In parallel circuits different components are connected on different branches of the wire. If you follow the circuit diagram from one side of the cell to the other, you can only pass through all the different components if you follow all the branches.
In a parallel circuit, if a lamp breaks or a component is disconnected from one parallel wire, the components on different branches keep working. And, unlike a series circuit, the lamps stay bright if you add more lamps in parallel.
Parallel circuits are useful if you want everything to work, even if one component has failed. This is why our homes are wired up with parallel circuits.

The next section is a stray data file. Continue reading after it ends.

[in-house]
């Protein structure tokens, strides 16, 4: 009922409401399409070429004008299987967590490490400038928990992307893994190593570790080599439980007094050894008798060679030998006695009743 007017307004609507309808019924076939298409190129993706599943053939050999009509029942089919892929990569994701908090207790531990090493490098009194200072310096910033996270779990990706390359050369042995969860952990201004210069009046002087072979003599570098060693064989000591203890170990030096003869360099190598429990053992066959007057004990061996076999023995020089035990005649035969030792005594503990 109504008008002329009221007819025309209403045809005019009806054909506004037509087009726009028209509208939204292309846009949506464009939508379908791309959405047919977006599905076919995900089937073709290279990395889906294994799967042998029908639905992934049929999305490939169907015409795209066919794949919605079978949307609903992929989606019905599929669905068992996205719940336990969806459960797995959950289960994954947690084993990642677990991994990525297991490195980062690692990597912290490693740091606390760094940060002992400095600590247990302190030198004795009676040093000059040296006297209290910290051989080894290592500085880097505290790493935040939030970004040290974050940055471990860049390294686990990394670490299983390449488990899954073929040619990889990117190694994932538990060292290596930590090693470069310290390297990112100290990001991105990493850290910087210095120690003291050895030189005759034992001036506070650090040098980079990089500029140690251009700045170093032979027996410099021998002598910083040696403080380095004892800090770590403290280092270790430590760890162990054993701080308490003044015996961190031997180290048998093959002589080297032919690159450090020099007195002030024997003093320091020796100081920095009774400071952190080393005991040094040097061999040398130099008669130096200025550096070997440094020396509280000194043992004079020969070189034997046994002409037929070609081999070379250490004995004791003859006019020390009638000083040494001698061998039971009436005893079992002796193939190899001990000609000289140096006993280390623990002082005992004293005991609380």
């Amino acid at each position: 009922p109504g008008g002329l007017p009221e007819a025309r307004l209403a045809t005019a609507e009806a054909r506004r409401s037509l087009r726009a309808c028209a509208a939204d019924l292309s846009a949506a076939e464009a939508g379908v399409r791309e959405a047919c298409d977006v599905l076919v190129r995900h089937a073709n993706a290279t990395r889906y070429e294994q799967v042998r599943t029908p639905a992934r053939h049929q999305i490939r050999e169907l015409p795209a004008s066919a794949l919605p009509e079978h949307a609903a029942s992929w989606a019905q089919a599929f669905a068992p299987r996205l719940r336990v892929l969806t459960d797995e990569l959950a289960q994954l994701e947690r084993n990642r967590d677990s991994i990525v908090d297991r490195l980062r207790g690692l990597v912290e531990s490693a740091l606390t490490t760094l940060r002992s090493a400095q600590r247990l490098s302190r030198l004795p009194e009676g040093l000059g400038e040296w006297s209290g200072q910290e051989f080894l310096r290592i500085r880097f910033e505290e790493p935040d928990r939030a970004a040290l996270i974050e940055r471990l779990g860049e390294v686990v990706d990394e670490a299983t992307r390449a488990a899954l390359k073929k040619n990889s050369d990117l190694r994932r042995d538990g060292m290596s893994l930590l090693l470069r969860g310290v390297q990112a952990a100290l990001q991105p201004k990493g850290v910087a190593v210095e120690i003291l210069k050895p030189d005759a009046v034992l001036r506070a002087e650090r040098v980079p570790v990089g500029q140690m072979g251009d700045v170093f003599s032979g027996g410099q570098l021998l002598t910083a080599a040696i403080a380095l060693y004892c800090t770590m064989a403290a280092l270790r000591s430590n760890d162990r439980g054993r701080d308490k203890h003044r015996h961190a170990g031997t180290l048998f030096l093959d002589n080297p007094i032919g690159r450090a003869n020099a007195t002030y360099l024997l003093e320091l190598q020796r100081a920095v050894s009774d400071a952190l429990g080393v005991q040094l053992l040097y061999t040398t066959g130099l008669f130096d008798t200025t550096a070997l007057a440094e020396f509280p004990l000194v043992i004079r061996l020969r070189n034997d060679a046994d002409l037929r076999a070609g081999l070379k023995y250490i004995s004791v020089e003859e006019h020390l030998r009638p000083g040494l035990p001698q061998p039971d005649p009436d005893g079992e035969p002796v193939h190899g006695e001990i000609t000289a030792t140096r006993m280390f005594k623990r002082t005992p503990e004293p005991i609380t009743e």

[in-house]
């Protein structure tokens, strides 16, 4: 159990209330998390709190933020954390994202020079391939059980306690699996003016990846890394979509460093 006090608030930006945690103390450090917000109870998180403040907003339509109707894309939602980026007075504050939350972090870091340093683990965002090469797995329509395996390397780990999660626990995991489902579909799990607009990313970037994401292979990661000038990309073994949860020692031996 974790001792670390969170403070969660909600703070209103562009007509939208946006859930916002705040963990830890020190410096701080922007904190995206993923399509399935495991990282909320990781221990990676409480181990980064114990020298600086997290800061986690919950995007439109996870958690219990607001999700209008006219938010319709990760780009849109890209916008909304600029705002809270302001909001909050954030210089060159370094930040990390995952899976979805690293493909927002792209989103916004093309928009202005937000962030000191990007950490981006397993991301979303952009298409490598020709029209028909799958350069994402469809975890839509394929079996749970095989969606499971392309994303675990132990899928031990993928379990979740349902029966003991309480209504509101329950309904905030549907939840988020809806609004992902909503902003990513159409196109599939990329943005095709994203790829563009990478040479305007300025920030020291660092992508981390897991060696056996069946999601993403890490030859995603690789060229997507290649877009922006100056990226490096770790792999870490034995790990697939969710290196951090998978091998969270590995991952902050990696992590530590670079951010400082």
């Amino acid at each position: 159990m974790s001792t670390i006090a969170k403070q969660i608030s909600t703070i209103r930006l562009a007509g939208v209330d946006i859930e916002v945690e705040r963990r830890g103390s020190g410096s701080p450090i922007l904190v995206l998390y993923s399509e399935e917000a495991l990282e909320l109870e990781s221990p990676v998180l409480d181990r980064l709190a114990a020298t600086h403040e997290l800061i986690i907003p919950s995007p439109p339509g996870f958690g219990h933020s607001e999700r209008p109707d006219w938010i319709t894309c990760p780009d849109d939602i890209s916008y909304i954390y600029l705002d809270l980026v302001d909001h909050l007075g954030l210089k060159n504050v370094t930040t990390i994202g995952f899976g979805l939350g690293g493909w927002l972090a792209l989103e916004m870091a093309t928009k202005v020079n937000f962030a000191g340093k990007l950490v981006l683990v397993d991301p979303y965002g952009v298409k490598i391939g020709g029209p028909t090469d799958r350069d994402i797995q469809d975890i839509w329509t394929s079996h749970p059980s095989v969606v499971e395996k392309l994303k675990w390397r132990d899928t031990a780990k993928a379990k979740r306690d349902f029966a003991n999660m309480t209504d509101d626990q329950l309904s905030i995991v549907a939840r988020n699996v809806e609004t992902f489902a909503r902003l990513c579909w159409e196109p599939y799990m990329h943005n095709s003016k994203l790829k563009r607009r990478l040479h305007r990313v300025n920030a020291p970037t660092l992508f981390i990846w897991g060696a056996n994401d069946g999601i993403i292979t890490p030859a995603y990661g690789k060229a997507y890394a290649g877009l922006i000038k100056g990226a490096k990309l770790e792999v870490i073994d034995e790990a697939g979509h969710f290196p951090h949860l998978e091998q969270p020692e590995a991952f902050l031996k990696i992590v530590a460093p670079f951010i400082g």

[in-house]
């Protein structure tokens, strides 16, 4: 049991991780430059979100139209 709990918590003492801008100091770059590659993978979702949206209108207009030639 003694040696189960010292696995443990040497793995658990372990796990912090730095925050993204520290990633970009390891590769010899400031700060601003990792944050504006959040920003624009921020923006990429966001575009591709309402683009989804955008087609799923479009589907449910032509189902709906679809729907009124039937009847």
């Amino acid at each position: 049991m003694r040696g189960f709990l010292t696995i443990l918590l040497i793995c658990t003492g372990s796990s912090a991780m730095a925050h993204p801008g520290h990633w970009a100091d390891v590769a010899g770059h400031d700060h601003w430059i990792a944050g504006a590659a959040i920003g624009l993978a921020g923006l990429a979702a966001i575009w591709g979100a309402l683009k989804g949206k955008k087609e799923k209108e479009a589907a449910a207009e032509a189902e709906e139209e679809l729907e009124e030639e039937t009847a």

Wiring several components in parallel has several advantages:
1. each bulb gets its own current because
2. its on its own circuit
3. each component recieves a constant voltage.
Current in a parallel circuit
Current in a parallel circuit splits between each branch of the circuit.
At this point, the currents from both branches join up again.
Whatever goes into the circuit must come out, so the current on the red brach and the blue branch will add up to what is showing on the purple branches.
Red and blue make purple.....
If we place an ammeters in the left and right of this section of the circuit, the readings will be the same.. because like in a series circuit, whatever goes in must come out.
At this point here the current splits.
Some of the current will travel along the blue branch and the rest will travel along the red branch.